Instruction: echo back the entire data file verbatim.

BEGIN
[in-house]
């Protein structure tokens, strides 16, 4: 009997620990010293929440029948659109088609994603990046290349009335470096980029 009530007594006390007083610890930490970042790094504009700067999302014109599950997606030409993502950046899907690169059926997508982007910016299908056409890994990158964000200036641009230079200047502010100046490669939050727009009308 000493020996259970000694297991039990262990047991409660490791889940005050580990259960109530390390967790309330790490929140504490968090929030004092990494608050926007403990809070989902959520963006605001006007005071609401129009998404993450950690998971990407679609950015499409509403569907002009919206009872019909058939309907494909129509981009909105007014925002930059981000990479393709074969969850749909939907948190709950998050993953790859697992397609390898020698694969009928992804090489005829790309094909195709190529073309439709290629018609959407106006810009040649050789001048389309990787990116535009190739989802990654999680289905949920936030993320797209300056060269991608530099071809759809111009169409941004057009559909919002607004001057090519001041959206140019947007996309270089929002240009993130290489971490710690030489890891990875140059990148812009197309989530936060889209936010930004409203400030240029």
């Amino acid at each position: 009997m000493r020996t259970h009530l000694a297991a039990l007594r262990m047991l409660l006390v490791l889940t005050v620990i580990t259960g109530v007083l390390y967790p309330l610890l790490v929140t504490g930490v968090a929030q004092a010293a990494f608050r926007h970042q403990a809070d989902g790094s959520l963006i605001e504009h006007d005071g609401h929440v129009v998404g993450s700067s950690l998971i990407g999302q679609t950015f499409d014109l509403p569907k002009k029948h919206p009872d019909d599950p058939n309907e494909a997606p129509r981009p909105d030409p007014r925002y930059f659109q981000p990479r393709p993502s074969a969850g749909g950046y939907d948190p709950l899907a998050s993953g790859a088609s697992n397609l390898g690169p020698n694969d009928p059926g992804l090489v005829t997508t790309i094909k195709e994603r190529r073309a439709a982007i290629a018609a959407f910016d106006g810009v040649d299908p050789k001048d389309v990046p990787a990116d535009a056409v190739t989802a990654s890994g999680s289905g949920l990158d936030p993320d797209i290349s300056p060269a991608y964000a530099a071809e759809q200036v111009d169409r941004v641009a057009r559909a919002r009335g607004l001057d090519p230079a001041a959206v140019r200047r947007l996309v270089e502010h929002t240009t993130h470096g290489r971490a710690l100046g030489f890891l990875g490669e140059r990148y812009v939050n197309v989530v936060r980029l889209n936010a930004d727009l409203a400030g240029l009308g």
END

[in-house]
């Protein structure tokens, strides 16, 4: 009997620990010293929440029948659109088609994603990046290349009335470096980029 009530007594006390007083610890930490970042790094504009700067999302014109599950997606030409993502950046899907690169059926997508982007910016299908056409890994990158964000200036641009230079200047502010100046490669939050727009009308 000493020996259970000694297991039990262990047991409660490791889940005050580990259960109530390390967790309330790490929140504490968090929030004092990494608050926007403990809070989902959520963006605001006007005071609401129009998404993450950690998971990407679609950015499409509403569907002009919206009872019909058939309907494909129509981009909105007014925002930059981000990479393709074969969850749909939907948190709950998050993953790859697992397609390898020698694969009928992804090489005829790309094909195709190529073309439709290629018609959407106006810009040649050789001048389309990787990116535009190739989802990654999680289905949920936030993320797209300056060269991608530099071809759809111009169409941004057009559909919002607004001057090519001041959206140019947007996309270089929002240009993130290489971490710690030489890891990875140059990148812009197309989530936060889209936010930004409203400030240029």
């Amino acid at each position: 009997m000493r020996t259970h009530l000694a297991a039990l007594r262990m047991l409660l006390v490791l889940t005050v620990i580990t259960g109530v007083l390390y967790p309330l610890l790490v929140t504490g930490v968090a929030q004092a010293a990494f608050r926007h970042q403990a809070d989902g790094s959520l963006i605001e504009h006007d005071g609401h929440v129009v998404g993450s700067s950690l998971i990407g999302q679609t950015f499409d014109l509403p569907k002009k029948h919206p009872d019909d599950p058939n309907e494909a997606p129509r981009p909105d030409p007014r925002y930059f659109q981000p990479r393709p993502s074969a969850g749909g950046y939907d948190p709950l899907a998050s993953g790859a088609s697992n397609l390898g690169p020698n694969d009928p059926g992804l090489v005829t997508t790309i094909k195709e994603r190529r073309a439709a982007i290629a018609a959407f910016d106006g810009v040649d299908p050789k001048d389309v990046p990787a990116d535009a056409v190739t989802a990654s890994g999680s289905g949920l990158d936030p993320d797209i290349s300056p060269a991608y964000a530099a071809e759809q200036v111009d169409r941004v641009a057009r559909a919002r009335g607004l001057d090519p230079a001041a959206v140019r200047r947007l996309v270089e502010h929002t240009t993130h470096g290489r971490a710690l100046g030489f890891l990875g490669e140059r990148y812009v939050n197309v989530v936060r980029l889209n936010a930004d727009l409203a400030g240029l009308g």